Behind potter’s door, kiln waits–
Lover of all forms.
Behind this door, clay, studio, kiln, and the many pairs of hands choosing what to sculpt and fire co-mingle in rhythm of activity and stillness.
I’m thinking of the dual blessing and challenge of the human heart. How deeply we grieve and how deeply we love. What kind of planet would we live on if we could always cut off emotions at the pass….choose what to feel?
We can, to some degree, choose how we respond to people, family, and circumstances. But it seems the basic emotions cycle regardless of life station through our hearts and auras like colors in the rainbow…raw indigo to pale fern green. It is my prayer that I remain open to the lessons of the heart and the full wheel of emotions.
I wrote the opening Haiku when reflecting on my Four of Cups week and reflecting on the ways family members hold the cup of love out to one another, and how the cup changes as we grow older from child to parent to elder. How have you nurtured the sanctuary of family emotion? Making art, painting, journaling–or like the uncertain potter in the opening Haiku, risking entering the pottery studio–are all ways to create a stable vessel for the emotional life of a family.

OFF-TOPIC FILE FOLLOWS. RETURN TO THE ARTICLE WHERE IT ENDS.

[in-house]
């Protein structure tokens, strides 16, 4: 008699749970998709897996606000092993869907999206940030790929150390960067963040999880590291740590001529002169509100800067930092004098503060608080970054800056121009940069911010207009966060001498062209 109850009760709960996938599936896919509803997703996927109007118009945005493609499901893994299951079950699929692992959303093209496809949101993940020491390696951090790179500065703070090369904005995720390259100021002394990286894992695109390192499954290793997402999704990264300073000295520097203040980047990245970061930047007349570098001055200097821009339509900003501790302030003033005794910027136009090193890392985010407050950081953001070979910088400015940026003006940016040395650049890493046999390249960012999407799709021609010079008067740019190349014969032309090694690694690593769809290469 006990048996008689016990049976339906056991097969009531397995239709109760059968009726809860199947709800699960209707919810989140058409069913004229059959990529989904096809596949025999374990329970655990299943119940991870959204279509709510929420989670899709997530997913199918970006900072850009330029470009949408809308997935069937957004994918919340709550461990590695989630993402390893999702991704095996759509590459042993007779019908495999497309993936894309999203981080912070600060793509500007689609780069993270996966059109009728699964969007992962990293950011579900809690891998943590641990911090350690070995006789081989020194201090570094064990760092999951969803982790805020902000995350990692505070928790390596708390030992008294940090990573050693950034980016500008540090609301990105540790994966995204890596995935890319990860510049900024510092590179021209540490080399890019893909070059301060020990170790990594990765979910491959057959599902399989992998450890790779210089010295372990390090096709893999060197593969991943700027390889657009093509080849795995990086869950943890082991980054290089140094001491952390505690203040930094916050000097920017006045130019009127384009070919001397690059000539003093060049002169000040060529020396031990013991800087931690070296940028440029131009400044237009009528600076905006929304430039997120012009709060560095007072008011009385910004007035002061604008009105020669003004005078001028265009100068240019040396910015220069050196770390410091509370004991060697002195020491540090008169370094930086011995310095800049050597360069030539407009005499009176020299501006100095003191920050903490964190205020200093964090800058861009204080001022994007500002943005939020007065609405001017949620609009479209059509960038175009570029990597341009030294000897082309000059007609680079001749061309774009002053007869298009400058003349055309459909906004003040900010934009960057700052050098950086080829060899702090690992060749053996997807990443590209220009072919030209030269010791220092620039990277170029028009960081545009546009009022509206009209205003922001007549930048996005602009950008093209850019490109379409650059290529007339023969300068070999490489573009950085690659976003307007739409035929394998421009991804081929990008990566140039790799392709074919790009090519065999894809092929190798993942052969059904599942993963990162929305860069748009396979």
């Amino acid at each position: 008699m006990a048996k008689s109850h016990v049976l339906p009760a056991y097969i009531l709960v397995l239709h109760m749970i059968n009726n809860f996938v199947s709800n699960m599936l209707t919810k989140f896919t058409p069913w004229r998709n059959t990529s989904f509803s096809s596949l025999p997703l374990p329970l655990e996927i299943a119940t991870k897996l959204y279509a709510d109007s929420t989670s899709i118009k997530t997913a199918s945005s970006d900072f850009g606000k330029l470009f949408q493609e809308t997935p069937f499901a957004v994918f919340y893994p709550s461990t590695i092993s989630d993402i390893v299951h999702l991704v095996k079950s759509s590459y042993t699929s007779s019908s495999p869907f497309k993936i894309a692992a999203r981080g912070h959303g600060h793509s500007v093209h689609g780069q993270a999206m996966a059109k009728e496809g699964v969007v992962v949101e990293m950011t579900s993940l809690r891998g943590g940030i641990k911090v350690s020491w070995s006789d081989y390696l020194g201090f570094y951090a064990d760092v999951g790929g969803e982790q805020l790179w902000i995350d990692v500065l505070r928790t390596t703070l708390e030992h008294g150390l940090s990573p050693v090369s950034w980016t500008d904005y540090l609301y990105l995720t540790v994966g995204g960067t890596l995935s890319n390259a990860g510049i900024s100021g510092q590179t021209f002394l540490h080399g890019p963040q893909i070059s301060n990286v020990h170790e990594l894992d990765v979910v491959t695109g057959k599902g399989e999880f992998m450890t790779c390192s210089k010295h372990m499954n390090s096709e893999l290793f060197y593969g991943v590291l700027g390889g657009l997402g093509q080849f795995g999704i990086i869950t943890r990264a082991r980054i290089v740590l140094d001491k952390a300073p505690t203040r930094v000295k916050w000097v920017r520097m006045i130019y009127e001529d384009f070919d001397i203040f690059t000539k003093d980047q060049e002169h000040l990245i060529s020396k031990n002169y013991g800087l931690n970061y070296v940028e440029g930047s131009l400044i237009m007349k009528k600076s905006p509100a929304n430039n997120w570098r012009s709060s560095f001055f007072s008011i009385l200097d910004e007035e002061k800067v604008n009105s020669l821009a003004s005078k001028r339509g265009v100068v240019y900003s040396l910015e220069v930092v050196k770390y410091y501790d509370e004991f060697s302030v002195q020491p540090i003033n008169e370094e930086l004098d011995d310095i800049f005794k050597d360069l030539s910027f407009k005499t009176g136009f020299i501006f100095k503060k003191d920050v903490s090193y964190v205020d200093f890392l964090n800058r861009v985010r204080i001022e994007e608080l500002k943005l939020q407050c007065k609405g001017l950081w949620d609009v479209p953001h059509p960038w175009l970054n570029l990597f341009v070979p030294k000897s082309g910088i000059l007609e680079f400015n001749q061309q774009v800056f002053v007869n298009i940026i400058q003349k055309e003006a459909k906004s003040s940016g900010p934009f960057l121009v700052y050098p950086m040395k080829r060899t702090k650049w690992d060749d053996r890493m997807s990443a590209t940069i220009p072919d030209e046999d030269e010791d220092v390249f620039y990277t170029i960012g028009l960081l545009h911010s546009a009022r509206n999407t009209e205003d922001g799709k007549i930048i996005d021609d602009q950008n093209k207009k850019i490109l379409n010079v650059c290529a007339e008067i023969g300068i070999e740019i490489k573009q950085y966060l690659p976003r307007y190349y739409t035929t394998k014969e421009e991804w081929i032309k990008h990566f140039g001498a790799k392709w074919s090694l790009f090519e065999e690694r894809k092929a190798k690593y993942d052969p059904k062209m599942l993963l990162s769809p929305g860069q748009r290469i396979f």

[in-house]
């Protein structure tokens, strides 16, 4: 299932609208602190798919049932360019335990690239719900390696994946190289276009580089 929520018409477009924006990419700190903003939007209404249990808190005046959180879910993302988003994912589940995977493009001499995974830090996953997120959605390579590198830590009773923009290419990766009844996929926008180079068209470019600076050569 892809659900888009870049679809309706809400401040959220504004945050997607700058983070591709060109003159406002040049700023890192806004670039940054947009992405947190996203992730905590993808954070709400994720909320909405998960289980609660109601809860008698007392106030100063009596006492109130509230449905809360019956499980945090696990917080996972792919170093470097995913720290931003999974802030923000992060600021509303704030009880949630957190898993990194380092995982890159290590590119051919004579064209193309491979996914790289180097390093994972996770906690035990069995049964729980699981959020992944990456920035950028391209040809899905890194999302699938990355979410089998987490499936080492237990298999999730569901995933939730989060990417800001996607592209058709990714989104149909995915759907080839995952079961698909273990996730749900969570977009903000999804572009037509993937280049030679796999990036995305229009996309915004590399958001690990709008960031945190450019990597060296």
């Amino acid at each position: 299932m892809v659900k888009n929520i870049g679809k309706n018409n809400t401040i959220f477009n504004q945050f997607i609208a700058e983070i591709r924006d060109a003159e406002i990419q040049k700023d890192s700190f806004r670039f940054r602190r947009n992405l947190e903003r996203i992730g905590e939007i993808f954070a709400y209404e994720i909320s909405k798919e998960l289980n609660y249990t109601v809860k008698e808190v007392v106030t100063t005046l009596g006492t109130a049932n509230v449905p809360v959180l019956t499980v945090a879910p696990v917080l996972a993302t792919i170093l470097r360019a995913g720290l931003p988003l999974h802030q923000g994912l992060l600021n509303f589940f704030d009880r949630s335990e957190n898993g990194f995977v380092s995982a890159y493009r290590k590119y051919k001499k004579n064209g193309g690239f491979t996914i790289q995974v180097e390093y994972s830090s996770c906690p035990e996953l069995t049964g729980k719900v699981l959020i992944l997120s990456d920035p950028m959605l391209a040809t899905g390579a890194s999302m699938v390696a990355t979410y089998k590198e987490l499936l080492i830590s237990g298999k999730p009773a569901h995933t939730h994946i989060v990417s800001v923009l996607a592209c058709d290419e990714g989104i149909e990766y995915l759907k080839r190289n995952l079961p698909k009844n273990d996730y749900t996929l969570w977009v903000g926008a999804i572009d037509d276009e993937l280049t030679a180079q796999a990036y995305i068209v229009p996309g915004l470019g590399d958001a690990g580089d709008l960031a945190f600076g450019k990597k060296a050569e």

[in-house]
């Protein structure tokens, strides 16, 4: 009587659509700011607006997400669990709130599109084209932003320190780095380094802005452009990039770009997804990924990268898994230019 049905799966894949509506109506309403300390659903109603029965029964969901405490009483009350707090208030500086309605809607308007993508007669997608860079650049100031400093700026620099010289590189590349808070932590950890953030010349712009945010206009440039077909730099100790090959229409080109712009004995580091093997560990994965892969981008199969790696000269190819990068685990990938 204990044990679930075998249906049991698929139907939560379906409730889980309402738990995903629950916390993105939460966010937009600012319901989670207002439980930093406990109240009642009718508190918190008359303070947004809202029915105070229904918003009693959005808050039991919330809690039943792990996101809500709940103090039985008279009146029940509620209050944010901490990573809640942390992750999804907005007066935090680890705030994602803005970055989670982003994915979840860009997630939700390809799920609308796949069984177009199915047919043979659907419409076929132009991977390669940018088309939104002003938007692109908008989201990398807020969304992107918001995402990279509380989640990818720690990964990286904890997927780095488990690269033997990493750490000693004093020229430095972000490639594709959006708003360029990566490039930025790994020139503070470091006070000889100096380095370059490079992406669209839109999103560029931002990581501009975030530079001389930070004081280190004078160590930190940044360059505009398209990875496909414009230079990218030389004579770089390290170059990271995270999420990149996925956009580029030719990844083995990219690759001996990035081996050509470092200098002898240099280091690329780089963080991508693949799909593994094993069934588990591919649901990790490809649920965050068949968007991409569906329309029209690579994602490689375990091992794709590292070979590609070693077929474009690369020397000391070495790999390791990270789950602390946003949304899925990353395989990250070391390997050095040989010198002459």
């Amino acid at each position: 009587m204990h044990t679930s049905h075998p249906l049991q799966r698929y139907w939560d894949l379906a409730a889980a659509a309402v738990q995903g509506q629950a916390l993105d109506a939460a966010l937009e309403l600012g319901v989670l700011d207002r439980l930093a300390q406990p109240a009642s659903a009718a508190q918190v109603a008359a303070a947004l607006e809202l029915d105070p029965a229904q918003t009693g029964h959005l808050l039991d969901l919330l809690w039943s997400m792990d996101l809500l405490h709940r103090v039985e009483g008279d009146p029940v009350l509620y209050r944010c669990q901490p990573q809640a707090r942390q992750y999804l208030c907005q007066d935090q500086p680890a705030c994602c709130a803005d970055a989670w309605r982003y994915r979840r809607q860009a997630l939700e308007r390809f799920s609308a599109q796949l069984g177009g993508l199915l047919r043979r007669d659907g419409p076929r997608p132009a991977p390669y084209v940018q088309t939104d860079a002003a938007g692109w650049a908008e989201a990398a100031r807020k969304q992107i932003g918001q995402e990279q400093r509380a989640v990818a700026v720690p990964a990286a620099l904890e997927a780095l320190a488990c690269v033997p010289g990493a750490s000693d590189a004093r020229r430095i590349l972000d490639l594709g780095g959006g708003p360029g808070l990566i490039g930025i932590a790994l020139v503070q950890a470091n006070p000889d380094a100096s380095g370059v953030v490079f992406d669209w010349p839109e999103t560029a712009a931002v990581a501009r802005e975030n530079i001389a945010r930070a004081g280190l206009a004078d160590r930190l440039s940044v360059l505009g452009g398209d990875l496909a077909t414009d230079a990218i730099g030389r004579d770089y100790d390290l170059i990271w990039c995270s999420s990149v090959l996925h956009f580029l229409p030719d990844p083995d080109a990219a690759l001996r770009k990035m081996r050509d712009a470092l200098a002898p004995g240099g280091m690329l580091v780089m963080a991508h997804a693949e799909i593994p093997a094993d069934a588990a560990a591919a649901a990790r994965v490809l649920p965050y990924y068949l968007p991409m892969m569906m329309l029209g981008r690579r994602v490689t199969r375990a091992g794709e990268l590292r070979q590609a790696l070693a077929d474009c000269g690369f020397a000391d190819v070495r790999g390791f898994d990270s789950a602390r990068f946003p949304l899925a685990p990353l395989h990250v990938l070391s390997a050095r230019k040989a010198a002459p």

Take a moment to look at the Five of Cups pictured here. We often see a cloaked figure examining a row of cups. Behind the figure we usually see some cups still standing. In the Rider Waite Smith image we see also a bridge over the river.
Describe the river of your sorrow…the first time you ever remember feeling powerfully sad. Stand on the riverbank and look down over the rushing water. Describe the color of the water, and what you see floating past in the water.
Or hone in on the bridge or your feet. Describe the materials supporting your bridge and the texture of the bridge on your bare feet or beneath your foot gear.
Or put a boat there, tied up alongside the bridge. After a heart’s night of sorrow, when the sun comes up, you untie the boat and cross the river. Describe the crossing, the landscape on the other side of the river, and what you find in the castle or dwelling on the far shore.
Feel free to respond in comments here or to join the conversation at Tarot Tuesday’s Facebook page to share your word or image response.
Photo at top of this post is by Robyn Beattie.
Tarot card above is from the Rider Waite Smith deck.